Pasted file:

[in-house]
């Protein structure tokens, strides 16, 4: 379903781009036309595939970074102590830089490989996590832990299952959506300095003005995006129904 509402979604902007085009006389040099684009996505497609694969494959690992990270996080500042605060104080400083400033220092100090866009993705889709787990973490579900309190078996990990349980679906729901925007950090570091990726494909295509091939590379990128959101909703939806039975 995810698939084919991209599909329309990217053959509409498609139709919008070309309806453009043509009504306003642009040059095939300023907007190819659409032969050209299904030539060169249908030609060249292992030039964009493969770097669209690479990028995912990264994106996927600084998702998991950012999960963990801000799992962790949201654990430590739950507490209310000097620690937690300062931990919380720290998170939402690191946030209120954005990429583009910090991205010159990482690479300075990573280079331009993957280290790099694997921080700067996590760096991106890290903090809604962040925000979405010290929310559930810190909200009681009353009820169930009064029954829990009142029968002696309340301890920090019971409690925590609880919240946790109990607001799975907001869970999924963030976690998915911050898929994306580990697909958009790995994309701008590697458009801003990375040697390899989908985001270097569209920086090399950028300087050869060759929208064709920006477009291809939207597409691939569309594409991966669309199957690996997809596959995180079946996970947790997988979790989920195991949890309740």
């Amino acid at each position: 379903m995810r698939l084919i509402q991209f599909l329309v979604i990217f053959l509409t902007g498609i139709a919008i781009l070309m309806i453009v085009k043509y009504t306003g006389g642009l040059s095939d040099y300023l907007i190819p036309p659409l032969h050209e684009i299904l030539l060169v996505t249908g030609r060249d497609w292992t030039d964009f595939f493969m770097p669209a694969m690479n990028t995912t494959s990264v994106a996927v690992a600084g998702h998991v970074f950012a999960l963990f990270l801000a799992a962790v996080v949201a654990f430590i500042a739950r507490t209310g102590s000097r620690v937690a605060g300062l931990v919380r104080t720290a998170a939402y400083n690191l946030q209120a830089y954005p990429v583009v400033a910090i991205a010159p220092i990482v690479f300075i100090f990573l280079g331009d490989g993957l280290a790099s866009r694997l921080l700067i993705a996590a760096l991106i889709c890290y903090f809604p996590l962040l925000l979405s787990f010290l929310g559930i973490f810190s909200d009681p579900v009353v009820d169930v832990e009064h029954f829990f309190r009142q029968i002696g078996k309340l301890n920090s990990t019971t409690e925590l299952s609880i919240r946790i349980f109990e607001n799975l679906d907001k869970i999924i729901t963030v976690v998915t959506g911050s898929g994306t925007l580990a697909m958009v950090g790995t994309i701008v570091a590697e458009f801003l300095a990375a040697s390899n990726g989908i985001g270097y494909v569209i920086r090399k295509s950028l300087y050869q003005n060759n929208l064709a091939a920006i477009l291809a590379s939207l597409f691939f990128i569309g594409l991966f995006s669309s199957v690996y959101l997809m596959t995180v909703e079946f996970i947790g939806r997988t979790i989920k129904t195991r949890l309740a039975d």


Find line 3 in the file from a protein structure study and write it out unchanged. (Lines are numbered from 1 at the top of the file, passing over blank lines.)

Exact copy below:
């Amino acid at each position: 379903m995810r698939l084919i509402q991209f599909l329309v979604i990217f053959l509409t902007g498609i139709a919008i781009l070309m309806i453009v085009k043509y009504t306003g006389g642009l040059s095939d040099y300023l907007i190819p036309p659409l032969h050209e684009i299904l030539l060169v996505t249908g030609r060249d497609w292992t030039d964009f595939f493969m770097p669209a694969m690479n990028t995912t494959s990264v994106a996927v690992a600084g998702h998991v970074f950012a999960l963990f990270l801000a799992a962790v996080v949201a654990f430590i500042a739950r507490t209310g102590s000097r620690v937690a605060g300062l931990v919380r104080t720290a998170a939402y400083n690191l946030q209120a830089y954005p990429v583009v400033a910090i991205a010159p220092i990482v690479f300075i100090f990573l280079g331009d490989g993957l280290a790099s866009r694997l921080l700067i993705a996590a760096l991106i889709c890290y903090f809604p996590l962040l925000l979405s787990f010290l929310g559930i973490f810190s909200d009681p579900v009353v009820d169930v832990e009064h029954f829990f309190r009142q029968i002696g078996k309340l301890n920090s990990t019971t409690e925590l299952s609880i919240r946790i349980f109990e607001n799975l679906d907001k869970i999924i729901t963030v976690v998915t959506g911050s898929g994306t925007l580990a697909m958009v950090g790995t994309i701008v570091a590697e458009f801003l300095a990375a040697s390899n990726g989908i985001g270097y494909v569209i920086r090399k295509s950028l300087y050869q003005n060759n929208l064709a091939a920006i477009l291809a590379s939207l597409f691939f990128i569309g594409l991966f995006s669309s199957v690996y959101l997809m596959t995180v909703e079946f996970i947790g939806r997988t979790i989920k129904t195991r949890l309740a039975d």